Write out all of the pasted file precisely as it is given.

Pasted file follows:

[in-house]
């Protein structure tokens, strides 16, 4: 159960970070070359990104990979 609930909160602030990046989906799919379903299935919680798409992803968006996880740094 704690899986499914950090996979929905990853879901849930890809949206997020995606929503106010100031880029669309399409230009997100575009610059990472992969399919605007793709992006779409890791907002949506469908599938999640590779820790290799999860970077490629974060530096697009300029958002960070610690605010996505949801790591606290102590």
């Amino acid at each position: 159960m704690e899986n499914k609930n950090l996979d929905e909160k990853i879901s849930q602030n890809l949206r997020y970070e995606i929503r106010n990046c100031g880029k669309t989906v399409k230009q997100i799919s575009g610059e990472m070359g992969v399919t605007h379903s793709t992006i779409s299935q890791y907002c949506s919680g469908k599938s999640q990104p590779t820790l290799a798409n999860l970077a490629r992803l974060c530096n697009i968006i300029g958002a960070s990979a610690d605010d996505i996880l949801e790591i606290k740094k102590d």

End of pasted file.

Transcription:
[in-house]
């Protein structure tokens, strides 16, 4: 159960970070070359990104990979 609930909160602030990046989906799919379903299935919680798409992803968006996880740094 704690899986499914950090996979929905990853879901849930890809949206997020995606929503106010100031880029669309399409230009997100575009610059990472992969399919605007793709992006779409890791907002949506469908599938999640590779820790290799999860970077490629974060530096697009300029958002960070610690605010996505949801790591606290102590």
């Amino acid at each position: 159960m704690e899986n499914k609930n950090l996979d929905e909160k990853i879901s849930q602030n890809l949206r997020y970070e995606i929503r106010n990046c100031g880029k669309t989906v399409k230009q997100i799919s575009g610059e990472m070359g992969v399919t605007h379903s793709t992006i779409s299935q890791y907002c949506s919680g469908k599938s999640q990104p590779t820790l290799a798409n999860l970077a490629r992803l974060c530096n697009i968006i300029g958002a960070s990979a610690d605010d996505i996880l949801e790591i606290k740094k102590d």